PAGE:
OUR INSTITUTES: CANCER | HEART | NEUROSCIENCE | ORTHOPAEDICS
 
 

Pediatric Health Library :: Pediatric Health Library Topics
Share |
Printer Friendly
HEALTHY NEWBORN :: Normal Newborn Behaviors and Activities

Newborn - Senses

The senses of a newborn:

Babies are born fully equipped with all the necessary senses of sight, hearing, smell, taste, and touch. However, some of these senses are less precise than others. Below are some of the ways newborn babies express their senses:

  • vision
    A newborn's eyes are a little more than half the size of an adult's eyes. They grow the most in the first year, then slowly grow until puberty. Most Caucasian babies have light gray or blue eye color, but this often changes by 6 months of age. Over the first few months, babies may have uncoordinated eye movements and may even appear cross-eyed. Babies are born with the ability to focus only at close range - about 8 to 10 inches or the distance between a mother's face to the baby in her arms. Babies are able to follow or track an object in the first few weeks. Focus improves over the first two to three years of life to a normal 20/20 vision. Newborns can detect light and dark but cannot see all colors. This is why many baby books and infant stimulation toys have distinct black and white patterns.

  • hearing
    During pregnancy many mothers find that the baby may kick or jump in response to loud noises and quiet with soft, soothing music. Hearing is fully developed in newborns. Babies with normal hearing should startle in response to loud sounds, pay quiet attention to the mother's voice, and briefly stop moving when sound at a conversational level is begun. Newborns seem to prefer a higher-pitched voice (the mother's) to a low sounding voice (males). They also have an ability to tune out loud noises after hearing them several times.

    It is estimated that serious hearing loss occurs in about one to three of every 1,000 healthy newborns. Without screening or testing, hearing loss may not be noticed until the baby is more than 1 year old. If hearing loss is not detected until later years, there will not be stimulation of the brain's hearing centers. This can affect the maturation and development of hearing, and can delay speech and language. Social and emotional development and success in school may also be affected. It is now recommended that all newborns be screened for hearing loss before leaving the hospital.

  • taste
    Taste buds begin forming early in fetal development. It is known that babies prefer sweet tastes over sour or bitter tastes. Babies also show a strong preference for breast milk and breastfeeding, especially after the first few months.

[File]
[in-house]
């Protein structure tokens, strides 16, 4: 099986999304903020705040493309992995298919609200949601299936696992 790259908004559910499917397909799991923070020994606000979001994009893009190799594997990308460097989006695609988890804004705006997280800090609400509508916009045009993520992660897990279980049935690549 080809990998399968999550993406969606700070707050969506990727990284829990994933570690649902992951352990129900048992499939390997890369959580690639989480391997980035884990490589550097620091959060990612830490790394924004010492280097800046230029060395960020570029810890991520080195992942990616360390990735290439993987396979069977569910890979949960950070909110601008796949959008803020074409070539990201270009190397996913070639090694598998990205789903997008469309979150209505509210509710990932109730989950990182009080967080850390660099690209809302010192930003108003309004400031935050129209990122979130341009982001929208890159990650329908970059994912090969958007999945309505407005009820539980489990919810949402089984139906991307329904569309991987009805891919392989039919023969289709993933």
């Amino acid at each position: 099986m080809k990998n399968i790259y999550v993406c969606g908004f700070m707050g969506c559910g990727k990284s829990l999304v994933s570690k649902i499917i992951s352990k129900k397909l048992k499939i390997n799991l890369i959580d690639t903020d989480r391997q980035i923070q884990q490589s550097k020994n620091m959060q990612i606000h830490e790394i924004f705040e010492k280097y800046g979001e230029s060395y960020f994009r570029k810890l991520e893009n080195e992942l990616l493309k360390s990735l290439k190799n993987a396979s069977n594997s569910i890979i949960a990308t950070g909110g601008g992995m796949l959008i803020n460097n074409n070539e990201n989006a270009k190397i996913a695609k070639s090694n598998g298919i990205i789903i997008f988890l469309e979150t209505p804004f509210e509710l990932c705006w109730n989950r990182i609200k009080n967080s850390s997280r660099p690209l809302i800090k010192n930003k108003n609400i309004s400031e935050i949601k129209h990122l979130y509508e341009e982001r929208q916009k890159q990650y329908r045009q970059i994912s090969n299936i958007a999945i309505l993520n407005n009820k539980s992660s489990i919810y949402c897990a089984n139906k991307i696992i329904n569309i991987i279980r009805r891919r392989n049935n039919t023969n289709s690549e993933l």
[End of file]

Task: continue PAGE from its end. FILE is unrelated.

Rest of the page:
• smell
    The brain's olfactory (smell) center forms very early in fetal development. Studies have found that newborns have a keen sense of smell. Within the first few days they will show a preference for the smell of their own mother, especially to her breast milk.

  • touch
    Throughout the last months of pregnancy, a baby is snugly cocooned in the uterus, with arms and legs tucked. At birth, babies are suddenly thrust into a bright, cold world, where their arms and legs can suddenly move freely. This new freedom can make babies frantic and they may flail and thrash about. Placing a hand on the baby's abdomen, or cuddling close can help a baby feel more secure. Swaddling (wrapping snugly in a blanket) is another technique for babies who need to feel tucked and secure. Some mothers find their babies respond and calm when they are "worn" in a sling or carrier. This may be helpful for colicky or high-need babies. Holding a baby for feedings is also important. Breastfeeding ensures that a baby spends several hours in mother's arms.

Click here to view the
Online Resources of Normal Newborn

GR_ATP

It is important to remember the health information found on this website is for reference only not intended to replace the advice and guidance of your healthcare provider. Always seek the advice of your physician with any questions you may have regarding a medical condition. If you think you may have a medical emergency, call your physician or 911 immediately.
PEDIATRIC HEALTH LIBRARY
HEALTHY NEWBORN HOME
TOPIC INDEX
CONDITIONS
RESOURCES
GLOSSARY
RELATED LINKS:
FIND SPECIALISTS
ARTICLES
STORIES
NEWS
UPCOMING EVENTS
VIDEO
spacer

Facebook  Twitter  Pinterest  Instagram  Foursquare  LinkedIn  YouTube  RSS  CHOC Blog

US News     CAPE Award   Magnet      Beacon Award      Most Trusted Brand     Leapfrog

chocChildren's Hospital of Orange County | UCI University of California, Irvine

Children's Hospital of Orange County is affiliated with UC Irvine Healthcare and UC Irvine School of Medicine

CHOC Children's - 1201 W La Veta Ave, Orange, CA. Phone: 714-997-3000. .